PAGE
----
Using samples as small as a single voter, [Richmond] produced surveys with wildly different estimates of non-citizen registration in the state. The multiple iterations confused everyone in the courtroom.

“For the record, how many different data sources have you provided?’ [Federal District Court Judge Julie] Robinson interjected in the middle of one Richman answer. “You provide a range of, like, zero to 18,000 or more.”

“I sense the frustration,” Richman responded, before offering a winding explanation of the multiple data sources and surveys he’d used to arrive at a half-dozen different estimates. Robinson cut him off. “Maybe we need to stop here,” she said.

“Your honor, let me finish answering your question,” he said.

“No, no. I’m done,” she responded, as he continued to protest. “No. Dr. Richman, I’m done.”

To refute Richman’s numbers, the ACLU called on Harvard’s [Stephen] Ansolabehere, whose data Richman had relied on in the past. Ansolabehere testified that Richman’s sample sizes were so small that it was just as possible that there were no non-citizens registered to vote in Kansas as 18,000. “There’s just a great deal of uncertainty with these estimates,” he said.

[ACLU attorney Dale] Ho asked if it would be accurate to say that Richman’s data “shows a rate of non-citizen registration in Kansas that is not statistically distinct from zero?”

“Correct.”

Note Judge Robinson’s frustration and incredulity. A George W. Bush appointee, Robinson has never been accused of being a lefty. Still, like Scalia, she could see the problem from a mile away. The reason Richman relied on such tiny sample sizes and arrived at such a wide range of estimates is simple: There is not enough data to do such an analysis with any reliability, because there aren’t enough noncitizens registered to produce such data. Arizona may attempt to prove something similar, and Republicans have already hinted that this is their play. In signing the law, Ducey said the crux of his worry rested on the more than 11,000 voters who’d registered in 2020 without providing proof of citizenship.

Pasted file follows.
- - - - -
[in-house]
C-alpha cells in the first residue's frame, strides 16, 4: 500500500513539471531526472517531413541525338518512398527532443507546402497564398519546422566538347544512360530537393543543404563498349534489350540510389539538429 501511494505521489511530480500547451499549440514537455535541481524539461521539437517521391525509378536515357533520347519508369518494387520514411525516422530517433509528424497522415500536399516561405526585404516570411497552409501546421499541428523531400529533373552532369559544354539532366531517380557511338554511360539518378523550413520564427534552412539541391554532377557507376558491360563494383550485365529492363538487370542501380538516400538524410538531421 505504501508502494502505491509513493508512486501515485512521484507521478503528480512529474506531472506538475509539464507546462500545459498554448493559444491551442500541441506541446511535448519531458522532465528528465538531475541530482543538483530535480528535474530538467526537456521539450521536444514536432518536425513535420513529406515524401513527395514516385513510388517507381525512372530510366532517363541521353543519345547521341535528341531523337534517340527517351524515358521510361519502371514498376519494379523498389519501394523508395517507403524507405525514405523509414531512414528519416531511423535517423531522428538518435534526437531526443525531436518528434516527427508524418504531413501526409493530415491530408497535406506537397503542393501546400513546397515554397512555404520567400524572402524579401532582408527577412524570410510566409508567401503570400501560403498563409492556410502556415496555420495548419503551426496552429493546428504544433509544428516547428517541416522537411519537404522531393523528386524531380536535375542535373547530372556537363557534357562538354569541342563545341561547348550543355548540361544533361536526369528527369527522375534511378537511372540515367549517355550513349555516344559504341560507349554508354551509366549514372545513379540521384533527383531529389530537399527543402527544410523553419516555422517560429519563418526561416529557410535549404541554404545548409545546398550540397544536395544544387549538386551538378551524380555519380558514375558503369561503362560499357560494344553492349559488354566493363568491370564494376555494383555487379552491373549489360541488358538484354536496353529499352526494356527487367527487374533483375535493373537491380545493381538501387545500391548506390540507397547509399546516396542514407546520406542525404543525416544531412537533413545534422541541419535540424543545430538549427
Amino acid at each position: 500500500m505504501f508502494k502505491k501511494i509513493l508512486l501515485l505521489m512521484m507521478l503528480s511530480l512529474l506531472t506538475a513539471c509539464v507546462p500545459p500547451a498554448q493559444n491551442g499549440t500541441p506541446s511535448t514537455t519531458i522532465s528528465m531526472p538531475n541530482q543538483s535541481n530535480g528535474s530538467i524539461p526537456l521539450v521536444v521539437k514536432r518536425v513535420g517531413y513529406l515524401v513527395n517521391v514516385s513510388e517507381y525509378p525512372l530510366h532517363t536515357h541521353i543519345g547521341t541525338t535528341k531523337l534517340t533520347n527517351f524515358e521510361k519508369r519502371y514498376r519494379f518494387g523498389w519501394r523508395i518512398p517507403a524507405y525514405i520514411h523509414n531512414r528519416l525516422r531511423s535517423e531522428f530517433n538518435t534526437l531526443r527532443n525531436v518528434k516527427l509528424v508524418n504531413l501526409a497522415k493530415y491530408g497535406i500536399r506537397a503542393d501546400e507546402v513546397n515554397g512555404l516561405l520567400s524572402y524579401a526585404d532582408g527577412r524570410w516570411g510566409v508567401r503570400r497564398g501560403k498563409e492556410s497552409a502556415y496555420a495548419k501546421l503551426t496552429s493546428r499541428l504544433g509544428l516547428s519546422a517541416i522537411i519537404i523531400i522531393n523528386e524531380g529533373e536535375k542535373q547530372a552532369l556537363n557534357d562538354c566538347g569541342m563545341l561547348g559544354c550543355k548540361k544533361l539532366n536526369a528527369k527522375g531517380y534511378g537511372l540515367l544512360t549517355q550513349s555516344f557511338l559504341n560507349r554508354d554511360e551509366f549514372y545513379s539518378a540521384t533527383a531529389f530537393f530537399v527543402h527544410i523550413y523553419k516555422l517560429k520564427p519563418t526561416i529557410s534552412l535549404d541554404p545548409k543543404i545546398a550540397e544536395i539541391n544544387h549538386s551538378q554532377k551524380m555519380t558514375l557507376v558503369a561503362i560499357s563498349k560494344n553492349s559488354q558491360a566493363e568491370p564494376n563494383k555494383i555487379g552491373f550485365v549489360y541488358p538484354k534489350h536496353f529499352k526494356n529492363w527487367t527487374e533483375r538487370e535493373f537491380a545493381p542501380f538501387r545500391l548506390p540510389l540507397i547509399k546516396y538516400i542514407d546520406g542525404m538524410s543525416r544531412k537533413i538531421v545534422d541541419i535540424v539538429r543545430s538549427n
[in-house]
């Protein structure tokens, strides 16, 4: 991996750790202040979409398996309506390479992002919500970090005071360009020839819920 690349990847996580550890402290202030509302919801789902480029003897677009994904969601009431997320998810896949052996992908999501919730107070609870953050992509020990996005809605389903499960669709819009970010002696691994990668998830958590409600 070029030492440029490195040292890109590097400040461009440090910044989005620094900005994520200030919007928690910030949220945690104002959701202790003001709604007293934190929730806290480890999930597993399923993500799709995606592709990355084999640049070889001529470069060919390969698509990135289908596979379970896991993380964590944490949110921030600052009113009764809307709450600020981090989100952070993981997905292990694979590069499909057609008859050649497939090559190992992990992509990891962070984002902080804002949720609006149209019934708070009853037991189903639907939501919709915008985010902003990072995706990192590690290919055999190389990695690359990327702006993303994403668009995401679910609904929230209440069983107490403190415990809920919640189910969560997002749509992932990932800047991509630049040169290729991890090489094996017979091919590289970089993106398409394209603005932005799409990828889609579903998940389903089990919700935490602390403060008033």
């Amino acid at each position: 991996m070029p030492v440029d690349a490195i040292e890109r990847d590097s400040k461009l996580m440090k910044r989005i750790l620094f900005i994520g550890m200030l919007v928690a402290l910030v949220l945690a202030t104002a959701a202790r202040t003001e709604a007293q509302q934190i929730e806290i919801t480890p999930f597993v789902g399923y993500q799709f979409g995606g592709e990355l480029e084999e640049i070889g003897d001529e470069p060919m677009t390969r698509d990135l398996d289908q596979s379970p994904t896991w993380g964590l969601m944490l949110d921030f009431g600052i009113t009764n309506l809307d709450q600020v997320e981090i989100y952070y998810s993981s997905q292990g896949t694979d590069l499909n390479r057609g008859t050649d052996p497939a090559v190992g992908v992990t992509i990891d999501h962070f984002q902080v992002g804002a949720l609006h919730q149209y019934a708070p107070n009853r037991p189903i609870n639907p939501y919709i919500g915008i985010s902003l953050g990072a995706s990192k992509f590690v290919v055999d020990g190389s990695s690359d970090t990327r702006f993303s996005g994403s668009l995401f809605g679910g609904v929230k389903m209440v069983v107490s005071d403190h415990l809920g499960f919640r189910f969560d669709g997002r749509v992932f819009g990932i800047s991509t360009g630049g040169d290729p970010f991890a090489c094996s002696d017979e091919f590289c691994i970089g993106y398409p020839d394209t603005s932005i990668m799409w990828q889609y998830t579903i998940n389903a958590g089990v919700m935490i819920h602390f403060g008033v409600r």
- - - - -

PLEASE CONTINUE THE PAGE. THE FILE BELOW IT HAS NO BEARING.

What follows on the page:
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That’s hardly proof of wrongdoing. As established, Arizonans who register to vote for federal elections — which is, one suspects, what most of those voters intended to do given that they registered in a federal election year — are not required to provide that proof. And, as established by the 31,000 voters who didn’t provide such proof in Kansas — a state with a population less than half of Arizona’s — few people walk around with their birth certificate or their passport. And if their primary purpose in registering was to vote in the high-stakes presidential election, it’s unlikely it would be their priority to return with such proof so that they could vote in state elections that would not be held for some time.

Ducey can throw out misleading numbers on television and in the newspaper if he likes, but the same numbers won’t fly in federal court. Vague suspicion of wrongdoing buoyed by misleading statistics is not evidence, and the strictures of the courtroom and evidentiary standards will not abide the same type of demagoguery that is frequently accepted by a large portion of the public.

I’ve said this before, but I want to drive home that the Constitution does not set citizenship requirements for voting. Truly, it does not. Noncitizens voted legally in Arkansas, for example, as late as the 1920s. States began to ban noncitizens from voting — which had previously been encouraged by territories and states as a way to embrace American democratic ideals — in the midst of World War I, when xenophobia raged. In recent years, cities — even ones as big as New York City — have legalized noncitizen voting for municipal elections.

“Votebeat is a nonprofit news organization covering local election integrity and voting access. Sign up for their newsletters here.”

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Ariz. Gov. Doug Ducey answers questions during a press conference in Tucson after his State of the State address.